[Spoiler alert. I’m writing this propped up on three pillows in a dark, stuffy room, isolated from the air conditioning and much-needed visits from my dog pal. The cat has figured his way in. That’s what cats do.]
Question 1: Can I be reinfected with COVID-19?
Yes, you can. While the medical community first hoped during those early months of the pandemic that surviving COVID might be a “one and done,” it quickly became evident that this coronavirus was quite different from the others that cause colds and other respiratory infections. COVID-19 is adept at producing subtle variants that can bypass even recently activated immune systems.
In September 2020, an actively ill COVID-positive patient coughed directly onto my masked face. Five days later, I was sick. COVID 1 was just a bad cold, and I took it like a man: I stayed in bed for most of that week, snuffling, sneezing, and coughing dramatically.
Question #2: How soon can I be reinfected?
This is a very difficult question to answer because it’s impossible to control for all the many variables that lead to a measurable infection. Generally, an acute infection, especially in an otherwise healthy, vaccinated, and boosted individual, should confer around 3-6 months of immunity. (“Generally,” that is. As they say on TV, “Your results may vary.” There are anecdotes of patients being re-infected in as little as 3-4 weeks.)
Because the vaccine was still in very short supply, and I figured that I now had natural immunity, I decided to wait until April 2021 to get immunized. My decision made sense at the time. Our best data then suggested that the vaccine provided about six months’ protection, and I figured that I could count on at least that same period of immunity from a full-blown native infection. That didn’t pan out. During the third week of March, just before I was scheduled to get my first vaccination, I tested positive again.
Question #3: If I do get reinfected, will the symptoms be better or worse?
You might have noticed considerable disagreement about virtually all things COVID, and reinfection symptoms are no different. The general consensus has been that reinfection, especially in persons with strong immune systems, should have predictably milder symptoms. The truth is, while you are less likely to have severe symptoms, it’s unpredictable. Symptoms depend on the variant, the viral load, and the patient’s overall health and immune response.
COVID 2, for me, was a train wreck. I don’t recall too much of that first week, but Shannon tells me that I had terrible muscle and joint aches, shaking chills that would come and go, GI issues, and increasing shortness of breath. And I wasn’t getting any better. Worse, our laboratory reported a variant previously unknown in our region, so we had no idea what to expect. I wound up in the hospital and, after discharge, began a slow recovery that has taken almost a full year to approach what I would consider “normal” for me.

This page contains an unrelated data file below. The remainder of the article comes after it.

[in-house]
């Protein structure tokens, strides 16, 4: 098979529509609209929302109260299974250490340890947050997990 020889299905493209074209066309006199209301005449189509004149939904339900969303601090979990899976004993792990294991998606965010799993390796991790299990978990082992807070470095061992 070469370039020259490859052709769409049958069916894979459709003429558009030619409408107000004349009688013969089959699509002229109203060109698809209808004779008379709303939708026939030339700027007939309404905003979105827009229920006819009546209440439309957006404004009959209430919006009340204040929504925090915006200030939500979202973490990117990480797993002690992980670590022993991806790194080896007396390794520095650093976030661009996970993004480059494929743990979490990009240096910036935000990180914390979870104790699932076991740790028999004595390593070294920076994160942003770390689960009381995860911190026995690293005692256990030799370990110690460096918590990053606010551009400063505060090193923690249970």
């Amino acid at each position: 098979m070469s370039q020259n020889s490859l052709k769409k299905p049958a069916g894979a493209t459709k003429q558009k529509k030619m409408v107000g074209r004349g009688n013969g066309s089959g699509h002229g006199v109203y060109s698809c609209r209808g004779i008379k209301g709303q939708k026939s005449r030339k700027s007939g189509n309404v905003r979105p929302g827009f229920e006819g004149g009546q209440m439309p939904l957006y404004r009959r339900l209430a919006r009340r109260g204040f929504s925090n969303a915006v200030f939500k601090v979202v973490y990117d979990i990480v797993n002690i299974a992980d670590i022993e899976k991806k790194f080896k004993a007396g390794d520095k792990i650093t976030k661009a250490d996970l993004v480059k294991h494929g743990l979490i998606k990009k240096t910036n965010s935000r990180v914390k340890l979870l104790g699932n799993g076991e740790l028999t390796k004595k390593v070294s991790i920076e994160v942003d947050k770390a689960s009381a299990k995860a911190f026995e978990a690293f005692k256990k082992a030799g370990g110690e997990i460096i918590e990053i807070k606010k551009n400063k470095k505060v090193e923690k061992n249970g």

Question 4: What can I do to prevent re-infection?
Start with some good, clean living! Optimize your nutrition, get some exercise, and get plenty of rest. That simple plan will go a long way to making your immune system as strong as it can be.
And then, avoid exposure! Ah, if it were only so simple. Continuing to avoid close contact with others, especially in crowds, and masking up whenever possible sounds like a good plan. Sooner or later, however, you’ll have to lower that mask to eat. And who wants to visit elderly relatives or tell the kids a bedtime story wearing a mask? True, but you also can’t be certain that your 93-year-old Auntie nor your 3-year-old preschooler aren’t infected. Each of us has to find our personal comfort zone for potential exposure. One size doesn’t fit all.
I have been accused of being overly cautious. All of our onsite clinic staff are fully vaccinated and boosted and we continue to mask and require the same of patients and visitors. But, just over the past two weeks, I’ve begun testing the waters to see if we might adjust our mask requirements to reflect the times. I’ve even taken a couple of walks up front unmasked, just to say hello and gauge reactions. And, we’ve started to give guests the option to freestyle (maskwise, that is).
Last Thursday evening, I left work feeling just a little achy. Within two hours, I was in bed and “dog sick” (as we like to say here in the South) and COVID antigen test positive.
Question #5: Are certain people more likely to be reinfected?
The United States government isn’t tracking reinfection rates, but the UK has some interesting data. From their observations, you are more likely to be reinfected if you: 1) Are NOT vaccinated; 2) Are younger; 3) Had a mild or asymptomatic infection previously, or 4) Had a lower viral load. Numbers 3 and 4 are interesting, as it’s thought that more severe infections, typically with higher viral loads, confer a more robust immune response and, therefore, longer immunity.
COVID 3 has been much kinder. I handed treatment to my very experienced staff who followed our current algorithm for the Omicron 5 variant (my particular variant is still pending as of this posting). Day 3 was my worst day, and I started Paxlovid because I didn’t seem to be improving. Today has been much better. I’m finishing day 5 of my anticipated 5-day isolation at home and plan to be back at work tomorrow, wearing a mask of course.
Question #6 (Bonus): If I am re-infected, can I still pass COVID to others?
Absolutely. Yes. Of course. (You already knew that, didn’t you?)
We sincerely hope that you do not experience COVID reinfection, nor any infection for that matter. But, if you fall ill or hurt yourself, and happen to be in the Memphis area, give us a call at 901 701-7010 or check out our COVID Care page which is a great resource. We will find a way to help.